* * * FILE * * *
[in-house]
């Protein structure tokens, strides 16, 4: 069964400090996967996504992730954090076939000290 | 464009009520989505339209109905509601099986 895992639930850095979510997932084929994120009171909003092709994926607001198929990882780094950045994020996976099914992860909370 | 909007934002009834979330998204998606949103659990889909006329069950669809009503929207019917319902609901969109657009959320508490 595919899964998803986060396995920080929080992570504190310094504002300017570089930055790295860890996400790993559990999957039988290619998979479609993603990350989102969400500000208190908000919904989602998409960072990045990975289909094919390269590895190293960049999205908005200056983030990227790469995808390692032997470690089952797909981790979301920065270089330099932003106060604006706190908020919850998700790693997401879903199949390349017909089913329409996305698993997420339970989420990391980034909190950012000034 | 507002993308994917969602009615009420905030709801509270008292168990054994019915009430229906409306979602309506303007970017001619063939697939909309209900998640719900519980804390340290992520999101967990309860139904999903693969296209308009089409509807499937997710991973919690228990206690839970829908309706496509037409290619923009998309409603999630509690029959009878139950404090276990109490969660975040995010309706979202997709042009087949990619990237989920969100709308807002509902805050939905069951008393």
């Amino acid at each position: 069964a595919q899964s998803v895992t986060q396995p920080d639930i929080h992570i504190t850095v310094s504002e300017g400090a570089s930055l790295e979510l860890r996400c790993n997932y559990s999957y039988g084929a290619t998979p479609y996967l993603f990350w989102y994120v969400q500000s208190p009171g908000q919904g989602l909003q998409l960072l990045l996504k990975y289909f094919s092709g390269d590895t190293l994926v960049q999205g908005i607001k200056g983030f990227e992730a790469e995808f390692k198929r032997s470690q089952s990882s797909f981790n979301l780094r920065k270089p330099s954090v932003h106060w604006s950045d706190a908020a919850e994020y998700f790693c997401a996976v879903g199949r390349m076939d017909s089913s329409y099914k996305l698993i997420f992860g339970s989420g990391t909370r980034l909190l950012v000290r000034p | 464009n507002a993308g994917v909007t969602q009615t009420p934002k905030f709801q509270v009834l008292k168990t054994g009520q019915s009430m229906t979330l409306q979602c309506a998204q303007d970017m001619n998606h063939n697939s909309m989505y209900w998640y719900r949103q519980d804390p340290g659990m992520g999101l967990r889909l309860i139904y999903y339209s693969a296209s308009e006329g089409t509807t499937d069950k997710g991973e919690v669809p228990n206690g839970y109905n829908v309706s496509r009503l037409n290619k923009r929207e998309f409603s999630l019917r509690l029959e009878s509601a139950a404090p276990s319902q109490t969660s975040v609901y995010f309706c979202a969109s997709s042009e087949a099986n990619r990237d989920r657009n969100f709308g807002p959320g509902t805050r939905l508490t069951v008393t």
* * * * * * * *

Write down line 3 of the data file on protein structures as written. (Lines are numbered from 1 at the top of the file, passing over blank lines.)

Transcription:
């Amino acid at each position: 069964a595919q899964s998803v895992t986060q396995p920080d639930i929080h992570i504190t850095v310094s504002e300017g400090a570089s930055l790295e979510l860890r996400c790993n997932y559990s999957y039988g084929a290619t998979p479609y996967l993603f990350w989102y994120v969400q500000s208190p009171g908000q919904g989602l909003q998409l960072l990045l996504k990975y289909f094919s092709g390269d590895t190293l994926v960049q999205g908005i607001k200056g983030f990227e992730a790469e995808f390692k198929r032997s470690q089952s990882s797909f981790n979301l780094r920065k270089p330099s954090v932003h106060w604006s950045d706190a908020a919850e994020y998700f790693c997401a996976v879903g199949r390349m076939d017909s089913s329409y099914k996305l698993i997420f992860g339970s989420g990391t909370r980034l909190l950012v000290r000034p | 464009n507002a993308g994917v909007t969602q009615t009420p934002k905030f709801q509270v009834l008292k168990t054994g009520q019915s009430m229906t979330l409306q979602c309506a998204q303007d970017m001619n998606h063939n697939s909309m989505y209900w998640y719900r949103q519980d804390p340290g659990m992520g999101l967990r889909l309860i139904y999903y339209s693969a296209s308009e006329g089409t509807t499937d069950k997710g991973e919690v669809p228990n206690g839970y109905n829908v309706s496509r009503l037409n290619k923009r929207e998309f409603s999630l019917r509690l029959e009878s509601a139950a404090p276990s319902q109490t969660s975040v609901y995010f309706c979202a969109s997709s042009e087949a099986n990619r990237d989920r657009n969100f709308g807002p959320g509902t805050r939905l508490t069951v008393t």